Using 13v to pwr conductive thread acting as heating element on several circuits

I am looking to use an arduino and sensor to control a circuit which regulates power to open power lines (conductive thread). The open power line is sewn into a piece of fabric covered with thermochromatic ink, which responds as the thread heats up.

I have tested plugging in a 13.3v power into the vin and gnd, and have connected the thread. I was wondering how I could use the arduino to control several lines separately (from an input—button, sensor, etc).

I assume I would connect all lines to the common ground and then have separate pins connected to each parallel circuit, but I'm pretty sure the pins only communicate data, not power? Do I need a shield which can regulate the power to each of these circuits to control when they receive power?

but I'm pretty sure the pins only communicate data, not power? Do I need a shield which can regulate the power to each of these circuits to control when they receive power?

Right. The I/O pins Arduino put-out 5V at 40mA or less.

How much current do you need? Or, if you know (or yiou can measure) the resistance you can calculate it using [u]Ohm's Law[/u].

You can build driver circuits for each separately-controlled thread or you may be able to use a multiple-driver chip.

[u]Here[/u] is a MOSFET motor driver circuit. In this circuit your threads would share a common power supply and they are powered/controlled through the negative "ground" side. (With a resistive load you can eliminate the diode.)

The open power line is sewn into a piece of fabric covered with thermochromatic ink, which responds as the thread heats up.

Have you tried this without the Arduino? It seems like the heat will be concentrated around the thread and it might give a "small" effect. And, that's assuming you can get enough heat to get temporary color-effect but not enough heat to get a "fire effect". :D

to open power lines (conductive thread).

In electronics terminology, "open" means no-connection. For example, if you open the connection to a light bulb, no current can flow and the light will go off. Although sometimes the connection should be open, such as when a switch is turned-off, when somebody says "open" they are usually referring to a fault.

The opposite of an open is a "short". i.e. If you short the two wires to the light bulb there is no resistance through the bulb, excess current flows and you blow a circuit breaker. Again, most of the time when people say "short" they are usually referring to a fault, but sometimes someone will say, "You forgot to short the grounds together".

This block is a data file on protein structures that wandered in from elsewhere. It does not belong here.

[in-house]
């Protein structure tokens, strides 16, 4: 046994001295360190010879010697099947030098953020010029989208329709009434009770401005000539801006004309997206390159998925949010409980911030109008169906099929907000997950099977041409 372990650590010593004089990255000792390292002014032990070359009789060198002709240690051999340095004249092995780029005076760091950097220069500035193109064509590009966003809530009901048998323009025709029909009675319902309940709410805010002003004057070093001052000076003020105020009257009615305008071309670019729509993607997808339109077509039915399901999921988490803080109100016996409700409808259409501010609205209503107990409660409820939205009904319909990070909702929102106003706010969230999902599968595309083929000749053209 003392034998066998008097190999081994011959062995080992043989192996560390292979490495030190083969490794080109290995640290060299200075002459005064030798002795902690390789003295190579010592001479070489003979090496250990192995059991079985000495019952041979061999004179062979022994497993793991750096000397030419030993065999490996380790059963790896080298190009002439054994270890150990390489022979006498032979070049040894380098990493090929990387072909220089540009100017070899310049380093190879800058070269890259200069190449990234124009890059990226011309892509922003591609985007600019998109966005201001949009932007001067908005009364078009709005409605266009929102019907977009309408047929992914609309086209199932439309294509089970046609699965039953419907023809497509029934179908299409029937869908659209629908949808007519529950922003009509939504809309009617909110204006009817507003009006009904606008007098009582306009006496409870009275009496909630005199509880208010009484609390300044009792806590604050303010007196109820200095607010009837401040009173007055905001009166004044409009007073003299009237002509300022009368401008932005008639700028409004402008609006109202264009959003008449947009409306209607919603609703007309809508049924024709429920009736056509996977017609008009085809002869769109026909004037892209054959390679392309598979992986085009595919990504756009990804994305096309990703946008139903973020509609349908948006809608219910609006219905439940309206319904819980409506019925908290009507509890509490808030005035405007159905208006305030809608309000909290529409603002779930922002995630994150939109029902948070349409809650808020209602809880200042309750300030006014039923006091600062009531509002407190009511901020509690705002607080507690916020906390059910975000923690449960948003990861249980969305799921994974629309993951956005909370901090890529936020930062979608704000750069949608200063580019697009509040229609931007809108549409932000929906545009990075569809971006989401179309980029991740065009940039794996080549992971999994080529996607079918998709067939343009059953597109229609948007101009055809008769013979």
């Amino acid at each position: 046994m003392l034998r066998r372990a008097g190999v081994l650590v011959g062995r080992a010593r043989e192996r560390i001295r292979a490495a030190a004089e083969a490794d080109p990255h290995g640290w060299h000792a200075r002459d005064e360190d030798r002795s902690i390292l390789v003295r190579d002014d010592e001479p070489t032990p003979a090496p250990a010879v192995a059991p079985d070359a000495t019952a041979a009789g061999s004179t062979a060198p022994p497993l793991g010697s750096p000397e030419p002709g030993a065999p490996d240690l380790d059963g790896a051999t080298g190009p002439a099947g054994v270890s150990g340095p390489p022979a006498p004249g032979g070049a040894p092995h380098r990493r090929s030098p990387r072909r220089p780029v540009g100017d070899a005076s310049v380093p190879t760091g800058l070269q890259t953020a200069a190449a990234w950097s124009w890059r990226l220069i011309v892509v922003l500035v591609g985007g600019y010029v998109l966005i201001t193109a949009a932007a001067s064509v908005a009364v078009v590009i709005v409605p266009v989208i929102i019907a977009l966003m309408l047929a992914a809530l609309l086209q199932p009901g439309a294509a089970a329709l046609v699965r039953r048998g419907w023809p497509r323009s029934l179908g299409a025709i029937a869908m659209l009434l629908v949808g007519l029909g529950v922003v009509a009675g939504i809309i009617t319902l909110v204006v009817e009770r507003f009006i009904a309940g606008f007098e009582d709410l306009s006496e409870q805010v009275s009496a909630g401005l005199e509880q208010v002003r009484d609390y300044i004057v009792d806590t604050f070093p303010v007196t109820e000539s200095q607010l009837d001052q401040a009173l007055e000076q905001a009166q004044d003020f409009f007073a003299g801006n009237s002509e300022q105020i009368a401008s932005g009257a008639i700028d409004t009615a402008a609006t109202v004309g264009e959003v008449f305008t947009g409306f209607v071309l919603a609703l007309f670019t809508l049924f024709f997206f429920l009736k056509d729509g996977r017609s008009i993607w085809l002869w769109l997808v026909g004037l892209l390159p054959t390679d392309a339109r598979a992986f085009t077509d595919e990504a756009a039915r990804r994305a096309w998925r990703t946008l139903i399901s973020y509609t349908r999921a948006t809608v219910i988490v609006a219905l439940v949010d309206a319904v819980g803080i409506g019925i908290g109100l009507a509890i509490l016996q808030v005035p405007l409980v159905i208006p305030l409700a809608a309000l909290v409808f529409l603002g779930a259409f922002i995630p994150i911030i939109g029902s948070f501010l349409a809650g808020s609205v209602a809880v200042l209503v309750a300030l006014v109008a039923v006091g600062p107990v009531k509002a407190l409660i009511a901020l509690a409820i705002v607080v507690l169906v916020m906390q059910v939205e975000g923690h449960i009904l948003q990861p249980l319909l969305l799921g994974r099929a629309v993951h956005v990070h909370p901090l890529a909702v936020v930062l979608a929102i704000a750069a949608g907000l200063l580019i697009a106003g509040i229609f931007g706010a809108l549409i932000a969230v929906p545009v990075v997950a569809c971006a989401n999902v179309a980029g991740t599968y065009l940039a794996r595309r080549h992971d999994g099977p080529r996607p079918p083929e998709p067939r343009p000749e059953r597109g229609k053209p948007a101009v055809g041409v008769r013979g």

"How much current?" is really the most important question here. If these are relatively small, like 40-100mA then an LED driver chip would work well. Particularly if the segments are different lengths and need constant-current regulation.

A MOSFET is good for higher currents. Milliamps to hundreds of Amps are possible with relatively small MOSFET transistors. Use an N-type MOSFET and connect all the threads to the positive supply voltage at one end, then to separate MOSFETS. Drive them from the PWM pins on your Arduino for fine control. Make sure the MOSFETS all connect back to the ground side of the high-voltage supply with a good fat ground wire.

See http://www.electronics-tutorials.ws/transistor/tran_7.html

Hey guys, thanks for your help—and for the verbiage clarification.

So I used a regular power adapter to start with, as an initial test:

This worked (no fires! :slight_smile: ), but I wanted to check the amount of voltage needed for a certain speed of change. I got a selective power adapter and it came to around this (14V, 0.64A):

The reason I wanted to use an arduino, is I have experience using it with a kinect (via processing), which I wanted to try to use to control this circuit.

DVDdoug:
Right. The I/O pins Arduino put-out 5V at 40mA or less.

How much current do you need? Or, if you know (or yiou can measure) the resistance you can calculate it using [u]Ohm’s Law[/u].

You can build driver circuits for each separately-controlled thread or you may be able to use a multiple-driver chip.

[u]Here[/u] is a MOSFET motor driver circuit. In this circuit your threads would share a common power supply and they are powered/controlled through the negative “ground” side. (With a resistive load you can eliminate the diode.)
Have you tried this without the Arduino? It seems like the heat will be concentrated around the thread and it might give a “small” effect. And, that’s assuming you can get enough heat to get temporary color-effect but not enough heat to get a “fire effect”. :smiley:

In electronics terminology, “open” means no-connection. For example, if you open the connection to a light bulb, no current can flow and the light will go off. Although sometimes the connection should be open, such as when a switch is turned-off, when somebody says “open” they are usually referring to a fault.

The opposite of an open is a “short”. i.e. If you short the two wires to the light bulb there is no resistance through the bulb, excess current flows and you blow a circuit breaker. Again, most of the time when people say “short” they are usually referring to a fault, but sometimes someone will say, “You forgot to short the grounds together”.

This is a common issue with translations to/from English. In English we open a tap to turn it on, but close a
switch to turn it on. Just say “on” and “off” to avoid all confusion.

got a selective power adapter and it came to around this (14V, 0.64A):

So that would be using a FET then, that is a significant amount of current.

I am most certainly going to make sure I get an electronics for dummies book for my birthday.

So are these the kind of MOSFET that I want?

So are these the kind of MOSFET that I want?

No.
You need a logic level FET, one that turns on fully with a 5V signal.